Warwick resident wins the National Audubon Society’s Grand Prize Photo award

New York. Joanna Lentini’s award-winning entry was selected from more than 6,000 submissions from across all 50 states, Washington, D.C., and seven Canadian provinces and territories.

| 14 Jul 2020 | 01:52

Joanna Lentini of Warwick is the Grand Prize Winner of the 2020 Audubon Photography Awards for her awe-inspiring image of a Double-crested Cormorant fishing underwater, taken in Los Islotes, Mexico. The award carries a $5,000 prize.

The eleventh year of the contest honored images that evoke the ingenuity, resilience and beauty of birds small and large, terrestrial and aquatic across four divisions: Professional, Amateur, Youth and Plants for Birds.

Joanna Lentini on story behind the shot

“I’ve spent many hours underwater at this California sea lion rookery in the Bay of La Paz, but I had never before encountered diving cormorants there. Shifting my focus from the playful sea lions, I watched in awe as the cormorants plunged beak-first into the sea to snap at the sardines swimming by. Although I spent a long time admiring these birds, I didn’t see a single one catch a fish. Adding insult to injury, curious sea lion pups would zip by the hunting birds and nip at them from behind.”


Canon EOS 7D Mark II with Tokina 10-17mm f/3.5-4.5 AT-X 107 DX AF Fisheye lens; 1/640 second at f/6.3; ISO 320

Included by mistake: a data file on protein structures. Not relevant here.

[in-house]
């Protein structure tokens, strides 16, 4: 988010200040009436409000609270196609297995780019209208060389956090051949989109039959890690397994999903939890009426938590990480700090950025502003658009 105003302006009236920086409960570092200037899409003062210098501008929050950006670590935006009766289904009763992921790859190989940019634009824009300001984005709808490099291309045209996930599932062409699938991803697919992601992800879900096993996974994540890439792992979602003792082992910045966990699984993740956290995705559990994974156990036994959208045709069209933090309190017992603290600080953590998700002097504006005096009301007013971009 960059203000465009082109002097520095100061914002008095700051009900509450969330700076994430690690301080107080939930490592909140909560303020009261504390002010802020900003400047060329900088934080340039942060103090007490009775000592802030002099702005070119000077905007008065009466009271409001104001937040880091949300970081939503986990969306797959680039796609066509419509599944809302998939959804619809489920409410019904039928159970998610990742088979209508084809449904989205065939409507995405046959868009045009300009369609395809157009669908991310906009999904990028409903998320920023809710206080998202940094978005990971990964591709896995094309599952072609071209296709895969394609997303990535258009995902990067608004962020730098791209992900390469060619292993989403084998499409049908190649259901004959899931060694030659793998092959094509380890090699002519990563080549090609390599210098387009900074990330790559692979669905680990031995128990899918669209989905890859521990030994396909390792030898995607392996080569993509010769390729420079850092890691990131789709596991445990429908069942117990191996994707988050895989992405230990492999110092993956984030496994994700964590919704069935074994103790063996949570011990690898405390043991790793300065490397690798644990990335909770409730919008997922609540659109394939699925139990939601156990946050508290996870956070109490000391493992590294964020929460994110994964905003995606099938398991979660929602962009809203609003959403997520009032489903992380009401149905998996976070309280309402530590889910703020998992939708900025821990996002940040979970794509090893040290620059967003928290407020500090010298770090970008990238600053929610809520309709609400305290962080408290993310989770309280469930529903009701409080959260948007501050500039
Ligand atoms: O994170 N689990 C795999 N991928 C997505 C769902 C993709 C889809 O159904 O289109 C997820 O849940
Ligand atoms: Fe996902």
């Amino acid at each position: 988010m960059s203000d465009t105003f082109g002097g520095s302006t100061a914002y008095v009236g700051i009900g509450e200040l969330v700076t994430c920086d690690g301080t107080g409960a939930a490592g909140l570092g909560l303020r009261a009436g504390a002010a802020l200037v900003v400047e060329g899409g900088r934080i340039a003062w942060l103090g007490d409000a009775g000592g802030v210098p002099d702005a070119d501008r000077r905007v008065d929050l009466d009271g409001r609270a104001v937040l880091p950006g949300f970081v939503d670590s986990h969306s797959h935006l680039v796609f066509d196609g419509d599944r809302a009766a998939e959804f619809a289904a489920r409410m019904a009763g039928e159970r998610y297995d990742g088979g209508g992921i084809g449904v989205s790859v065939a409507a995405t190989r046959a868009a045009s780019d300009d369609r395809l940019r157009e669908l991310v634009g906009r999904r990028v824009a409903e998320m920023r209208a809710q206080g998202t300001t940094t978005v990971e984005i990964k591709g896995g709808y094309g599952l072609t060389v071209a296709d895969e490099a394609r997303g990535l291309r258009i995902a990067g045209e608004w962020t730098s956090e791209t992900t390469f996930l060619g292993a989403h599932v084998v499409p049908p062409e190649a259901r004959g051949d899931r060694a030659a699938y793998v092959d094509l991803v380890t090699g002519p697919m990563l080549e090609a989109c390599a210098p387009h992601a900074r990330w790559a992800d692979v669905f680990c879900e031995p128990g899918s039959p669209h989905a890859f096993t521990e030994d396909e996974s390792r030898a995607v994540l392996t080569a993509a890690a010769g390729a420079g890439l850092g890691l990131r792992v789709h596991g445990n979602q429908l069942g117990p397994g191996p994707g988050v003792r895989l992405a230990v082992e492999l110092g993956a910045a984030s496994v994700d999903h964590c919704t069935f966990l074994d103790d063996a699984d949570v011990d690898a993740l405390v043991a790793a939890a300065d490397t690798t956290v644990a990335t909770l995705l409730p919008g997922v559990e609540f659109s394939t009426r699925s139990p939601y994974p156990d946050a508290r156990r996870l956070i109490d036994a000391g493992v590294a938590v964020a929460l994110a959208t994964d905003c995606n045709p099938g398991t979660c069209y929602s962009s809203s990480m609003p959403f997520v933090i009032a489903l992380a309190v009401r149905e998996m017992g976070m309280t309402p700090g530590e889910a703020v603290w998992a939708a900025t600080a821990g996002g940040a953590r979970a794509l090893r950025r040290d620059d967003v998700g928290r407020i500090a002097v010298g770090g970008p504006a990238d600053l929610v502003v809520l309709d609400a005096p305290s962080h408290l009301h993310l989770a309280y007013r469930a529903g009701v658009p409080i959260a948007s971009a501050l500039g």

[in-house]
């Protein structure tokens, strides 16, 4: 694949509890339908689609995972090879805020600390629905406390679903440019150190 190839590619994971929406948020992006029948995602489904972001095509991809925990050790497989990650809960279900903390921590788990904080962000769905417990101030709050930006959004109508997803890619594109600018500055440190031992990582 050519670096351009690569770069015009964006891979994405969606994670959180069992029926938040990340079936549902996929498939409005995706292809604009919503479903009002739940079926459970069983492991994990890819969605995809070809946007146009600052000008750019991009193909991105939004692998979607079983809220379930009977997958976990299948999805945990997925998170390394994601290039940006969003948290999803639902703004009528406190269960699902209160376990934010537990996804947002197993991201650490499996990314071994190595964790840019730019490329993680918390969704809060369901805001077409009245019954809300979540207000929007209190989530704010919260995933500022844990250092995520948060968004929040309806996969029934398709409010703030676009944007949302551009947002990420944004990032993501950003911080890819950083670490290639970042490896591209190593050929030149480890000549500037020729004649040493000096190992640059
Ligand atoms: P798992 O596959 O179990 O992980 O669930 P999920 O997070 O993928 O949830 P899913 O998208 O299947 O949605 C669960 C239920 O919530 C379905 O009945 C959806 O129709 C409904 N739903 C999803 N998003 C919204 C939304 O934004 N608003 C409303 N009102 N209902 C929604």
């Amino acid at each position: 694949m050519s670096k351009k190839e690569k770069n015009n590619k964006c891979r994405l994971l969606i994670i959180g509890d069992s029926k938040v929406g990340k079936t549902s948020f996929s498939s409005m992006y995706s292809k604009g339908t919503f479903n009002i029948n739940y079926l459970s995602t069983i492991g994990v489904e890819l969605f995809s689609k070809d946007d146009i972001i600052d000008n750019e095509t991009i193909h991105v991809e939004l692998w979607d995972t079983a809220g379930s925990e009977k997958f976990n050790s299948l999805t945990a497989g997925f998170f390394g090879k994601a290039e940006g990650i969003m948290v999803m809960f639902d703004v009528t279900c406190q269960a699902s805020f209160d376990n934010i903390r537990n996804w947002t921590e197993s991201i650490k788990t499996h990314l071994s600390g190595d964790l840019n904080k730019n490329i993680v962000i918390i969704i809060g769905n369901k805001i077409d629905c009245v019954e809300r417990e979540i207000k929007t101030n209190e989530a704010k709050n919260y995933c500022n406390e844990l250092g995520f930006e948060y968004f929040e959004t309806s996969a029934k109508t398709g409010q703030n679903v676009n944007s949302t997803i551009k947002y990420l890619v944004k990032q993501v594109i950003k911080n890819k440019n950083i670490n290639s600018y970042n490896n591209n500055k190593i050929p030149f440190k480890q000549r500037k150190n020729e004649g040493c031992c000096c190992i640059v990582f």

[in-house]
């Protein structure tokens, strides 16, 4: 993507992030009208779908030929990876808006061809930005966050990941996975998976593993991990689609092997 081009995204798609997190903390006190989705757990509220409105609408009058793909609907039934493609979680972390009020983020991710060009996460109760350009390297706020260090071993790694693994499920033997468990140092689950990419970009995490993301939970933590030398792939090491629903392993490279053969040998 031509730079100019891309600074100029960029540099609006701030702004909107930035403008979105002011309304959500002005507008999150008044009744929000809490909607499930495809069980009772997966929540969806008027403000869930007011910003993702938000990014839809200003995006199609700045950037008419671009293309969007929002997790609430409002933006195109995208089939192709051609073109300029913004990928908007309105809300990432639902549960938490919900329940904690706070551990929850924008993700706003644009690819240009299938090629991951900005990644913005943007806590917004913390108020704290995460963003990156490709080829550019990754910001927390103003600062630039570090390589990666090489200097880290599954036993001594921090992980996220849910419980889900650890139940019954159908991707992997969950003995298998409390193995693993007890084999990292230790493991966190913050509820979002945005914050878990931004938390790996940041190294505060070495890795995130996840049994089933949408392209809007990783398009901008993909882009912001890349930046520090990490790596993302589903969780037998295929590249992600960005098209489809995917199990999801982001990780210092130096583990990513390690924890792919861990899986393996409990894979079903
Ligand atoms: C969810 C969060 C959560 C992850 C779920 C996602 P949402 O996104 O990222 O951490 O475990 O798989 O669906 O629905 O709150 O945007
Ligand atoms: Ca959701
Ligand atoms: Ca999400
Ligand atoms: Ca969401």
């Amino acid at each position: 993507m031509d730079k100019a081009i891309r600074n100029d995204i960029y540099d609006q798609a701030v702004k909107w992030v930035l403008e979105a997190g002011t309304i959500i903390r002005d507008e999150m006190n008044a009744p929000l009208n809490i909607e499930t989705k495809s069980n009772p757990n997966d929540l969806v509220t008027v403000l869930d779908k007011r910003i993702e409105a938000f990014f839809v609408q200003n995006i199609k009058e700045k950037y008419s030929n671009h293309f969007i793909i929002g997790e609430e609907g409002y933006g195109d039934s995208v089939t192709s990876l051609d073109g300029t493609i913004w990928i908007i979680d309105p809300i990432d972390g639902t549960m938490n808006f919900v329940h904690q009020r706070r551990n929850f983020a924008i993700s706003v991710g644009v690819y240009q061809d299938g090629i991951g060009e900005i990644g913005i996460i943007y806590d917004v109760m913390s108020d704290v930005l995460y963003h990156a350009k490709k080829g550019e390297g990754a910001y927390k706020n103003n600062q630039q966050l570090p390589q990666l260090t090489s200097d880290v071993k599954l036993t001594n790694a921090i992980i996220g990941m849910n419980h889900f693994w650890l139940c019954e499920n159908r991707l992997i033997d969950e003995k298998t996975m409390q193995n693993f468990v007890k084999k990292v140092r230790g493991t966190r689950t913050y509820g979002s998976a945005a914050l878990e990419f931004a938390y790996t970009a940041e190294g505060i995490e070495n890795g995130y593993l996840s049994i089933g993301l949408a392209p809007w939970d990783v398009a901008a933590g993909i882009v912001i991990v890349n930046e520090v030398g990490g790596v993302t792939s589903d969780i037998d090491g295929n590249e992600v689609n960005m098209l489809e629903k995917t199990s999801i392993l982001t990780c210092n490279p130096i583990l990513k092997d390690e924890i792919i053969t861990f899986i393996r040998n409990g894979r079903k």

Bird lore

Cormorants are superb divers, well adapted to rapid pursuit of fish underwater. Their bodies are heavy but streamlined, with dense plumage. When they dive, they hold their wings tightly to their sides, propelling themselves with their powerful legs and webbed feet, steering through the water with their tails. Some cormorants may be capable of diving more than 300 feet below the surface, but most of their hunting is done at shallower depths.

The Double-crested Cormorant also is a powerful symbol for the health of New York’s marine coastal areas and the shores and islands of the Hudson River, Lake Ontario, St. Lawrence River, Lake Champlain, Oneida Lake and other larger inland water bodies, where it migrates and breeds in the spring and summer months when the inland waterways are free of ice. Legislation like the $3 billion Restore Mother Nature Bond Act, if passed, could safeguard wetlands and coastal areas this bird depends on.

About Audubon
National Audubon Society protects birds and the places they need, today and tomorrow. As many enjoy the allure and beauty of birds, two-thirds of North American birds are threatened by extinction from climate change, according to Audubon’s latest climate science report, Survival by Degrees: 389 Bird Species on the Brink, including species featured in the winning and forthcoming Top 100 collections.
Learn more about the state program, Audubon New York, at www.ny.audubon.org.